The Workforce Recruitment Program for College Students with Disabilities (WRP) is a free resource through which private businesses and federal agencies nationwide can identify qualified temporary and permanent candidates from a variety of professional fields. Applicants are highly motivated postsecondary students and recent graduates eager to prove their abilities in the workforce.
Through the WRP employers have:
- Access to candidates across the nation
- Ability to source candidates who are veterans
- Job candidates pre-screened through face-to-face interviews
- Flexibility in hiring for summer internships or permanent positions
Recruiting WRP Students
Through WRP.jobs, interested non-federal employers can post permanent and temporary positions; and WRP students can search and apply for these positions using employers’ standard application processes. Only pre-screened WRP students have access to postings on WRP.jobs.
DirectEmployers, a non-profit consortium of global employers.
Employers can post jobs and internships to WRP.jobs using 3 methods:
- Register to post a job (FREE)
- Sign up to have your organization’s jobs automatically indexed and included on WRP.jobs (FREE)
- Become a DirectEmployers Member
When considering students for internships or permanent positions, employers should conduct the application and interview process according to their usual recruitment, hiring, and onboarding procedures. DirectEmployers and EARN provide the opportunity to match qualified pre-screened candidates with disabilities to jobs in the private sector. However, there is no post-employment support provided to the employer or the employee.
NOTE: Federal agency employers may search for WRP candidates directly via www.WRP.gov.
Emerging Leaders <http://www.emerging-leaders.com>
Emerging Leaders is a highly competitive program that places college students with disabilities in fulfilling summer internships and provides them with leadership development opportunities. Emerging Leaders partners with businesses to help them find outstanding talent while also considering diversity and inclusion in their hiring practices.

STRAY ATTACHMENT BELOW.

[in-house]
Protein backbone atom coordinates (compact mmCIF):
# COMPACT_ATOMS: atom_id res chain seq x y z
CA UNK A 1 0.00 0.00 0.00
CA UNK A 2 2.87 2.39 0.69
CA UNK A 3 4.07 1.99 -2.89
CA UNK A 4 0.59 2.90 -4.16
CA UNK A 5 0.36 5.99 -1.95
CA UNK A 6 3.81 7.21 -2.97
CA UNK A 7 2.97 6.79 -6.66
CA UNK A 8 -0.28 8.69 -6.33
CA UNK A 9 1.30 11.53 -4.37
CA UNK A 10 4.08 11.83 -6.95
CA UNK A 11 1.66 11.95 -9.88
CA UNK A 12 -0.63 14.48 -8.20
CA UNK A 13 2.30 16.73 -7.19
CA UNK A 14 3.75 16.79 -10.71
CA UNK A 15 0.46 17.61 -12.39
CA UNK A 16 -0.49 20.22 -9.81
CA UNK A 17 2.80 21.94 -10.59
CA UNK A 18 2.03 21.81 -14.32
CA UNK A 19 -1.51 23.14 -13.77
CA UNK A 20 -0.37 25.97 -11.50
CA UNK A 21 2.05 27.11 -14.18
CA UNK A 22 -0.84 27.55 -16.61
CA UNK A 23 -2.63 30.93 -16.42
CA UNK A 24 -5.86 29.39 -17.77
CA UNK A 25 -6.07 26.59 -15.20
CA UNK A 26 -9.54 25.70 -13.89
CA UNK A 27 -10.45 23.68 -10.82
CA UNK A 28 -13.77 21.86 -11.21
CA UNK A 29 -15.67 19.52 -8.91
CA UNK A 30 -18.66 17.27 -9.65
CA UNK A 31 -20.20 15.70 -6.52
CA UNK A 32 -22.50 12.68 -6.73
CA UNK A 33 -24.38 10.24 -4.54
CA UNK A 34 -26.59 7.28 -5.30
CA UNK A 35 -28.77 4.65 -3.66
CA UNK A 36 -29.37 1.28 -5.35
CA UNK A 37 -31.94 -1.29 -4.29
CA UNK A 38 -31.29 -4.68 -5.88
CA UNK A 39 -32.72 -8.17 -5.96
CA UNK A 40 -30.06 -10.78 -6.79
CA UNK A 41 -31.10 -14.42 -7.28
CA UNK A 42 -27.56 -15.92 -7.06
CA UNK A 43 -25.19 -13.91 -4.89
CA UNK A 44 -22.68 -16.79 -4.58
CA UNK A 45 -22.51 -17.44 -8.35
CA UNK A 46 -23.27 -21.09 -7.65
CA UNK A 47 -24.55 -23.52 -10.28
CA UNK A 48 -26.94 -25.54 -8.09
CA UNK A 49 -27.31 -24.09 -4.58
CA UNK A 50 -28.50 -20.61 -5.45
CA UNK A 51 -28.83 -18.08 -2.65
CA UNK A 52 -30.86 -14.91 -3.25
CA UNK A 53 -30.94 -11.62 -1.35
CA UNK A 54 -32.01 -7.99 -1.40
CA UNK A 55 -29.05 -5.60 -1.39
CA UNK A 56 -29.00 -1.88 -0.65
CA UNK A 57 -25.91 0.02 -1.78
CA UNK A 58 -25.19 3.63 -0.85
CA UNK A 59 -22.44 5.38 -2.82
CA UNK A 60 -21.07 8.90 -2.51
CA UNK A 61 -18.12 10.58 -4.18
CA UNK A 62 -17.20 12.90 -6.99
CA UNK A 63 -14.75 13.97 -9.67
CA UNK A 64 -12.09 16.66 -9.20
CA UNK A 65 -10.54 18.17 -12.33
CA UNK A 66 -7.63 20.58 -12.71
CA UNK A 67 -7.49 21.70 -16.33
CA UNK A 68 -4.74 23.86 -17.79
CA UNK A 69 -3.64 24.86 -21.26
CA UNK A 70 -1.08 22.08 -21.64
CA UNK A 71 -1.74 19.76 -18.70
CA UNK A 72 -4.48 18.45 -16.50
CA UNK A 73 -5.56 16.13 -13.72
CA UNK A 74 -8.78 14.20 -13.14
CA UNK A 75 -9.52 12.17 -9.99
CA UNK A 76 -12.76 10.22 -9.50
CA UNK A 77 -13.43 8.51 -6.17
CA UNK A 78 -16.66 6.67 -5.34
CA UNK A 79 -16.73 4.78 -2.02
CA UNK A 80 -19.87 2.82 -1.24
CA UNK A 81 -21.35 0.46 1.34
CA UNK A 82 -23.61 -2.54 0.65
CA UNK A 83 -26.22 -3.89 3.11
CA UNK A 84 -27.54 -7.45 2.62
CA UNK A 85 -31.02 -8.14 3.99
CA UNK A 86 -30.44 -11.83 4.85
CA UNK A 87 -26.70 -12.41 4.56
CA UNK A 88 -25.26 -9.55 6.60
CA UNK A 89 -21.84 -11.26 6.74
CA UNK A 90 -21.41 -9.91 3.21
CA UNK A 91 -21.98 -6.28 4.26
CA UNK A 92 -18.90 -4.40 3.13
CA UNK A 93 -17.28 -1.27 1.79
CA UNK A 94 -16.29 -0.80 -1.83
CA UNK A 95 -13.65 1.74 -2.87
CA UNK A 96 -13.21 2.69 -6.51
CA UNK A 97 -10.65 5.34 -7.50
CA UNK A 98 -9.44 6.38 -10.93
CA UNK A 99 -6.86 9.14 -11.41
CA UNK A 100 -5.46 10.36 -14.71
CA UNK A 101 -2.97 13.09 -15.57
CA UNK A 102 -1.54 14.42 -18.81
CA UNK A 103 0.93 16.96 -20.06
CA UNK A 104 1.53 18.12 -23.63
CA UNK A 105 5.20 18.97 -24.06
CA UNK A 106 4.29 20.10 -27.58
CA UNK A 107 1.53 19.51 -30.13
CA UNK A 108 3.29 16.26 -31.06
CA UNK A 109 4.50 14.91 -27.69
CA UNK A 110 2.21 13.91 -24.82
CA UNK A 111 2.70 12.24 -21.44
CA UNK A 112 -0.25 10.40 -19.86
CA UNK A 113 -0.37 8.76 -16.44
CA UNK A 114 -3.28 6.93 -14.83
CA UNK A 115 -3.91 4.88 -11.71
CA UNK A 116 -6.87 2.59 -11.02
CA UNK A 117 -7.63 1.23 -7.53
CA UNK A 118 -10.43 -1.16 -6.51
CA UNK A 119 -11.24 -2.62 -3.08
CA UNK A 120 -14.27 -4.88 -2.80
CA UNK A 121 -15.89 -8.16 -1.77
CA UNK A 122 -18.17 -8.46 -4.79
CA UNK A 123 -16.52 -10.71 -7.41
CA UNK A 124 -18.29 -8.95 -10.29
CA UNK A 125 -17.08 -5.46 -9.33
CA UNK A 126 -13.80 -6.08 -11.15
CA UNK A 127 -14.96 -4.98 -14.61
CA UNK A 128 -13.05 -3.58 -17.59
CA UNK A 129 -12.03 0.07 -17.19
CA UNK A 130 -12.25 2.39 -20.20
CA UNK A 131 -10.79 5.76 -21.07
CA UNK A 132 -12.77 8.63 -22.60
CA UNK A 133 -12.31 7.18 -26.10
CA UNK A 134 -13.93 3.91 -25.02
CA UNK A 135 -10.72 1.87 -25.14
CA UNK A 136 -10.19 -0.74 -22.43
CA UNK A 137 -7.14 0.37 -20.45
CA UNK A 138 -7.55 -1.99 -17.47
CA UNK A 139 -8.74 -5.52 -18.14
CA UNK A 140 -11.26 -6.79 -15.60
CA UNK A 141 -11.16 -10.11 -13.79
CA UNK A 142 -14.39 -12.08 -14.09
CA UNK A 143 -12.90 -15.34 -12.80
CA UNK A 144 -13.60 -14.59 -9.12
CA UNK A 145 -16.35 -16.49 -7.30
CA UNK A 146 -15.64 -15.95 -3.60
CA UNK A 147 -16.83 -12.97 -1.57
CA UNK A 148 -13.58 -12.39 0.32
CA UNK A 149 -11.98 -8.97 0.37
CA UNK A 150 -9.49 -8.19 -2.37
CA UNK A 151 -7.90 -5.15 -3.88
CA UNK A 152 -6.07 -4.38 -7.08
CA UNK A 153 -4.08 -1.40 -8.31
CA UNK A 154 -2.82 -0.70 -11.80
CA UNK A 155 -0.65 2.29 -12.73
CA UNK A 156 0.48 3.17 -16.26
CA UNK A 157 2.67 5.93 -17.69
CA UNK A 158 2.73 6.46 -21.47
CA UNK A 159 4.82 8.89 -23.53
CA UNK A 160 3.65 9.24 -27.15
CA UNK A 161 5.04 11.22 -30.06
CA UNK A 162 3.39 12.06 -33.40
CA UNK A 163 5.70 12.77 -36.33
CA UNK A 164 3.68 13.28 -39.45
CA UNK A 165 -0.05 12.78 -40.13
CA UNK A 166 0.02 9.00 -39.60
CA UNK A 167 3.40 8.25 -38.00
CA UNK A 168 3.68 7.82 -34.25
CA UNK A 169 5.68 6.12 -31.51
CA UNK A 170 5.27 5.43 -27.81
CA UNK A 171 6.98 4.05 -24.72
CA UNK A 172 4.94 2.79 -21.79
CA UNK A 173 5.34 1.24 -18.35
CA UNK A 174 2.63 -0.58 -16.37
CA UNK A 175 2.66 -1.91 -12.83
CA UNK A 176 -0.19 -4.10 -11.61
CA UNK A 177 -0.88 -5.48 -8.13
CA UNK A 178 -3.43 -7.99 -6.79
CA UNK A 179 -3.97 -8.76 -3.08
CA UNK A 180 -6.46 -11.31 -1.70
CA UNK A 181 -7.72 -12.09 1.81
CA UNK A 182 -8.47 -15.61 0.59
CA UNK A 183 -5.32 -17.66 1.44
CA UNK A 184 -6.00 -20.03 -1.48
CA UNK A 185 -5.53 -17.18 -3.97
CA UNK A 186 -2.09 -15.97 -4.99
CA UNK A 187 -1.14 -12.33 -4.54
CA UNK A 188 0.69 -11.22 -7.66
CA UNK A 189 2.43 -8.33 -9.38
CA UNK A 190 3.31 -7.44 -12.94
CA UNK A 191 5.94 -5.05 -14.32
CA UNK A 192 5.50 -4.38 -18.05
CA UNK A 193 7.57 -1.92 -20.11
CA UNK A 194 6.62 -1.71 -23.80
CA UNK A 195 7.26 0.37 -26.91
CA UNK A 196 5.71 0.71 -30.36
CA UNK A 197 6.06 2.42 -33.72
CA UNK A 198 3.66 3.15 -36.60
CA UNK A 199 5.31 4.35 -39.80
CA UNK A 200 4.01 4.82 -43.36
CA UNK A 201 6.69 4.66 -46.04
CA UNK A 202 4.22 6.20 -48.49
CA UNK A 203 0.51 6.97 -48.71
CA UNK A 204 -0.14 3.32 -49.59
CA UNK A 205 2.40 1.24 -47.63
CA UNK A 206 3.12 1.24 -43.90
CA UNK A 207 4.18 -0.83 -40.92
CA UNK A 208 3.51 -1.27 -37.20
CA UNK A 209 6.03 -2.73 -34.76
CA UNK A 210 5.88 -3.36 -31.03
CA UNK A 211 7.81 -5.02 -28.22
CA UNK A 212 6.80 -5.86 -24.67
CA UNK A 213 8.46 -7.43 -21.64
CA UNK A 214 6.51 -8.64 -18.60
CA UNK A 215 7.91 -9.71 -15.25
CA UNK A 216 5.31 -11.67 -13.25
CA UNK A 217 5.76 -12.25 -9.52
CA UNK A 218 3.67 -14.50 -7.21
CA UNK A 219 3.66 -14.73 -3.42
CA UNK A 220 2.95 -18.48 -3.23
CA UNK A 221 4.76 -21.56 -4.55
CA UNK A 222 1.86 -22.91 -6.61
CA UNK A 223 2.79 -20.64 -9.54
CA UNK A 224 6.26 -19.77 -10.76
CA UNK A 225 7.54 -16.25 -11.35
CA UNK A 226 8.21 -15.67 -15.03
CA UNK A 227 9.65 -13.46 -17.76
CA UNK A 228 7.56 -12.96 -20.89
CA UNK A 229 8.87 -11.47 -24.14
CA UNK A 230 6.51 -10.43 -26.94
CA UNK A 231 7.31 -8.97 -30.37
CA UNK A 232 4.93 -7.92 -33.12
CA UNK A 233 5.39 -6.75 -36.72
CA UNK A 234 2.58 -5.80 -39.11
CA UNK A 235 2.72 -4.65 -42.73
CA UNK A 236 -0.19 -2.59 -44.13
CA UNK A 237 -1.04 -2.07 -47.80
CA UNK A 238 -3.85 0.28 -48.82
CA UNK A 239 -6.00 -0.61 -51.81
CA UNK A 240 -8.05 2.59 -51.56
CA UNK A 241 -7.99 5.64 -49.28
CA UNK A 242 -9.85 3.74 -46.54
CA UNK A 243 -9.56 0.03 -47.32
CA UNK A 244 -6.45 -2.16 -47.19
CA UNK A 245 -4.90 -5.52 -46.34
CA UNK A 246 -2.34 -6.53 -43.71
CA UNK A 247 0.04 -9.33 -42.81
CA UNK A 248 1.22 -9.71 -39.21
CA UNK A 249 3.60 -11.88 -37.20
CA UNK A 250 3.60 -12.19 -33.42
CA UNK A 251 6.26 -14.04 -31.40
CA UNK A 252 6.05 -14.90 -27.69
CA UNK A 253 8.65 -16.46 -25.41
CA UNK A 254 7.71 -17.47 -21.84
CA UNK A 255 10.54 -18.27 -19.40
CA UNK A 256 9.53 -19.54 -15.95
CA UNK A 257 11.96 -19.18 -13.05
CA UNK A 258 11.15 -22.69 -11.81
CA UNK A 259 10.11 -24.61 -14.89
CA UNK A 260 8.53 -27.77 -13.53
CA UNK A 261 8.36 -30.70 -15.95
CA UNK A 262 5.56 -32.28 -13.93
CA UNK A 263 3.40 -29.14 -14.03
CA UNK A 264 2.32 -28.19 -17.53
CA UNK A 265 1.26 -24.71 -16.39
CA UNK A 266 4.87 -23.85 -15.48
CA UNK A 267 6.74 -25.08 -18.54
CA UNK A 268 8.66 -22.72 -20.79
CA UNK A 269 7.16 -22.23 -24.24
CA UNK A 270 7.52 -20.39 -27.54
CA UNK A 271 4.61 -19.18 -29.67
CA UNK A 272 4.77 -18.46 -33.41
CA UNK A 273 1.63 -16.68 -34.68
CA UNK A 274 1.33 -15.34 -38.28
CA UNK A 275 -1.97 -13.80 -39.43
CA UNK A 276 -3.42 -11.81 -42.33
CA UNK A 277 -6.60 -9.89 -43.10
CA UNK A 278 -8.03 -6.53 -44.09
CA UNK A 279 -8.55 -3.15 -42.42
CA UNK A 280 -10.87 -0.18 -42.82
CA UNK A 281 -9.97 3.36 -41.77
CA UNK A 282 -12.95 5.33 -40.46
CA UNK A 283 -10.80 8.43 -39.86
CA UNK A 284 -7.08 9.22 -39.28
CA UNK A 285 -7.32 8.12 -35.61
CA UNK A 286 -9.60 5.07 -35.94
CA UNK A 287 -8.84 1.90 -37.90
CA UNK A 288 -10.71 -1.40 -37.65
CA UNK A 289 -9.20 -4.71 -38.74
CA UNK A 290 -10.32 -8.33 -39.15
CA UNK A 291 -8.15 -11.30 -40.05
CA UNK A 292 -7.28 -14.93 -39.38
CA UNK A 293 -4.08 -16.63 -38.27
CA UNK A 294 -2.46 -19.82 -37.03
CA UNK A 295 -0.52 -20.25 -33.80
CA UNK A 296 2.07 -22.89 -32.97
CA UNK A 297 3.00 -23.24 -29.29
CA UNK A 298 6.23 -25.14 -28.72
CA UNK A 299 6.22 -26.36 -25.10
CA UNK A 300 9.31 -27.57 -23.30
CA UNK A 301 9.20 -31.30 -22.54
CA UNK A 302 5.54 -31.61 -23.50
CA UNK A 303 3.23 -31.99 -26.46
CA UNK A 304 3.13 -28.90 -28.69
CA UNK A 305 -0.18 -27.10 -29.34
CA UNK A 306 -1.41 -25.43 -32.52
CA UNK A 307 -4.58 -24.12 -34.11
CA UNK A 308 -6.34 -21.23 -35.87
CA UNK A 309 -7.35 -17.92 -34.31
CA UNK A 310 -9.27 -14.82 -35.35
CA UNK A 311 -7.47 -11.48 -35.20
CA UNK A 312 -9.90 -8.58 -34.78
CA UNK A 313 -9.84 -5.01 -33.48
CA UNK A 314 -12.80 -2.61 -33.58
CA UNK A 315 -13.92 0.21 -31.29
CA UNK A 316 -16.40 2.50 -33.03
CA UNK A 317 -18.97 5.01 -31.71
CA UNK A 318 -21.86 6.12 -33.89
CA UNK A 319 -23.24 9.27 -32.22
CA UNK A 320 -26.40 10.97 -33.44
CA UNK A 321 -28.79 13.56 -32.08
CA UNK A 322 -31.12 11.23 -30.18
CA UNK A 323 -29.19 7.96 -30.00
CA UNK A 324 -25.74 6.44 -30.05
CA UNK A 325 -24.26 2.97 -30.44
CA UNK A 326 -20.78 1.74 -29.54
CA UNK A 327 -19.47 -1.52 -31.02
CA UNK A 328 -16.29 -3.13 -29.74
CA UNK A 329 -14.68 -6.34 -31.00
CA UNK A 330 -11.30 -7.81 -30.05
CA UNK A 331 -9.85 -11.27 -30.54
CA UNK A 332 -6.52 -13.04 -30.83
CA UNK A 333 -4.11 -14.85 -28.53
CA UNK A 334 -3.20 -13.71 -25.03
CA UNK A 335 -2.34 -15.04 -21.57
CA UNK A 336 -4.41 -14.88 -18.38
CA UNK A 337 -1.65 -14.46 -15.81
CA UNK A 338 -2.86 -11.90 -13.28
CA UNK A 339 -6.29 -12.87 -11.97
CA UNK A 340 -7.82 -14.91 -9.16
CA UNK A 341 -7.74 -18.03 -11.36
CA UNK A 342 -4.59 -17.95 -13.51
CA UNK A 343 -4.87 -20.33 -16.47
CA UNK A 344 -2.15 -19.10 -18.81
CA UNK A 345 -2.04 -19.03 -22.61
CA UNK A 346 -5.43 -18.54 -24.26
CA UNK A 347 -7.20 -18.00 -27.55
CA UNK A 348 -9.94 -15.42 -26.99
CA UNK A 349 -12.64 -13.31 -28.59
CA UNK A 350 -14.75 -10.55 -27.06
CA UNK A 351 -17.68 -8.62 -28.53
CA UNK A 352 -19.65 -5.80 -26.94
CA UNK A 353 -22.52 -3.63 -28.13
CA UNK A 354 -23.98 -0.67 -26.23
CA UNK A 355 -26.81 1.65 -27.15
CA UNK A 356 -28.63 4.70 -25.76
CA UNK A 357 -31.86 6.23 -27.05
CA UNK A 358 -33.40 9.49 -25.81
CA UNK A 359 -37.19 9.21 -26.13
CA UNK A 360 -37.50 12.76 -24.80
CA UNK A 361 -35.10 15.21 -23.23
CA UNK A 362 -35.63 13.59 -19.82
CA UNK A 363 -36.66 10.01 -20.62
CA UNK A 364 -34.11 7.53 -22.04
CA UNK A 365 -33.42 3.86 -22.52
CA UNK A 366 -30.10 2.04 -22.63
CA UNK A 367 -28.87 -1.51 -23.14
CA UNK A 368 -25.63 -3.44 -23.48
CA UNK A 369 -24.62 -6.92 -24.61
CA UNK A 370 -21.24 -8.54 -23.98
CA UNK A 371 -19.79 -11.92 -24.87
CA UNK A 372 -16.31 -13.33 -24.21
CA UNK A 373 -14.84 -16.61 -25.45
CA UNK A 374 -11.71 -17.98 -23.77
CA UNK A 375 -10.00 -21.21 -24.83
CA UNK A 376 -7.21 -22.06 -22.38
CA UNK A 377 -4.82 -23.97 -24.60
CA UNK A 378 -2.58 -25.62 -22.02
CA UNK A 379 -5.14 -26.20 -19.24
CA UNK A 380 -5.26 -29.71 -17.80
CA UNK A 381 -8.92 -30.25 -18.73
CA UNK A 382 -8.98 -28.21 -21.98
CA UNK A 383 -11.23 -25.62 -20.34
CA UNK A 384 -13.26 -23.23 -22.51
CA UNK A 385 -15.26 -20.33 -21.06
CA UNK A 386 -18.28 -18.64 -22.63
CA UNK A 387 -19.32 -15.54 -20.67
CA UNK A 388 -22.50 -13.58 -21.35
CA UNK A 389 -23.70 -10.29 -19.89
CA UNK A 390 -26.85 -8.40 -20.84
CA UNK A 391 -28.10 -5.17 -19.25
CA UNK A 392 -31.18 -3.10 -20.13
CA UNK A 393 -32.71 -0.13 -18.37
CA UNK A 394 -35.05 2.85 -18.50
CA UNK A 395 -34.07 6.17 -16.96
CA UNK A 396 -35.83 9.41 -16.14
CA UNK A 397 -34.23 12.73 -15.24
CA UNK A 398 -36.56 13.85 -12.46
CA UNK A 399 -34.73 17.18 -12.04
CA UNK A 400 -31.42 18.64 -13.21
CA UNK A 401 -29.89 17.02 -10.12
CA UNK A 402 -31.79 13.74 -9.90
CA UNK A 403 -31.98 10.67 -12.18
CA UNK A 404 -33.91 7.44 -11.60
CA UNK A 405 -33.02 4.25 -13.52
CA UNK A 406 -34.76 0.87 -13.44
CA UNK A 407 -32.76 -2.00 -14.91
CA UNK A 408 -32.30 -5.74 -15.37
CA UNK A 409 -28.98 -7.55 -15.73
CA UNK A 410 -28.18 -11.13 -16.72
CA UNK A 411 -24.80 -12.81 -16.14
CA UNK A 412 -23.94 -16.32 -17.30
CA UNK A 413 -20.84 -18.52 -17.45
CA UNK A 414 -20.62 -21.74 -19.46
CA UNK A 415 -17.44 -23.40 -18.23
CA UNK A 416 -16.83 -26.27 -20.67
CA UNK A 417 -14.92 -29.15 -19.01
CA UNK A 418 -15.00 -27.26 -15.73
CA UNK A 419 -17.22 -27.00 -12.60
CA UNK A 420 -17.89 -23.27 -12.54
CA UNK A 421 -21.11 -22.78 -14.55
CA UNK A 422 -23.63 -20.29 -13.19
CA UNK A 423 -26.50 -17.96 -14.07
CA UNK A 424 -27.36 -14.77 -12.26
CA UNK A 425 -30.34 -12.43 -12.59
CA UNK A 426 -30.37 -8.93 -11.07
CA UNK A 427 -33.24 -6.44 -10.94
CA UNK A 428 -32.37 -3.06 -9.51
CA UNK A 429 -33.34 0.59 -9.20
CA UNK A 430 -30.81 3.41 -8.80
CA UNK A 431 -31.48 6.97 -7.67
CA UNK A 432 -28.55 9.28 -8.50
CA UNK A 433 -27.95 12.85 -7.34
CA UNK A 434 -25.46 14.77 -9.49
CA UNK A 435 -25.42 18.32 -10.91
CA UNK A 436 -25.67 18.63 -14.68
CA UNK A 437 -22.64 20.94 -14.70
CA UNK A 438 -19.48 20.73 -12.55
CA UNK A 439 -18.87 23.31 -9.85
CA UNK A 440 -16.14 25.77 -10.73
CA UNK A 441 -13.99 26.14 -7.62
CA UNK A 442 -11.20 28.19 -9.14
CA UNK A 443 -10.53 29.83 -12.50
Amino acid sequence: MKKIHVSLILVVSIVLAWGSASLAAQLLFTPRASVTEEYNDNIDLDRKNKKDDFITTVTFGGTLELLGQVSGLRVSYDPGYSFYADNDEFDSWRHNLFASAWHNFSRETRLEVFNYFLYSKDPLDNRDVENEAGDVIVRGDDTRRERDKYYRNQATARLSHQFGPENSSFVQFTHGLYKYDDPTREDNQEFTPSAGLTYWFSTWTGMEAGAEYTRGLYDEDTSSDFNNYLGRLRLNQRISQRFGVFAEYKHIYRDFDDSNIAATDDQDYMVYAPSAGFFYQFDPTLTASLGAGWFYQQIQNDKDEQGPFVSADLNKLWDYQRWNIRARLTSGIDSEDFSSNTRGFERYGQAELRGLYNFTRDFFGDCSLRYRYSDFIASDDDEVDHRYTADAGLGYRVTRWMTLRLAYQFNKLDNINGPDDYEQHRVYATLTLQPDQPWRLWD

Career Opportunities for Students with Disabilities <http://www.cosdonline.org>
Career Opportunities for Students with Disabilities works with institutes of higher education and employers to increase employment readiness and opportunities for college students and graduates with disabilities. COSD holds an annual conference in November where employers can actively recruit college students with disabilities.
ENTRY POINT! is a program of the American Association for the Advancement of Science (AAAS) offering internship opportunities in science, engineering, mathematics, computer science, and some fields of business for students with apparent and non-apparent disabilities. Employers who are interested in recruiting college interns with disabilities should contact Entry Point with their available opportunities.
American Association of People with Disabilities Internships<http://www.aapd.com/what-we-do/employment/internship-program/>
The American Association of People with Disabilities (AAPD) hosts a Summer Internship Program for College Students with Disabilities in Washington, DC. If you are an employer in the DC area who is interested in hiring interns with disabilities, visit this AAPD's webpage to for more information on how to get involved.
Workplace Success Quick Reference Guide <http://www.ncwd-youth.info/quick-reference-guide/working-with-employers>
The guide describes how to create successful work-based experiences for both employers and youth, particularly youth with disabilities.
Inclusive Internship Programs: A How-to Guide for Employers<http://www.dol.gov/odep/pdf/InclusiveInternshipPrograms.pdf>
Public and private employers of all sizes can reference this guide to learn about the benefits associated with facilitating inclusive internship programs as well as the components to consider when designing, implementing, and evaluating these programs.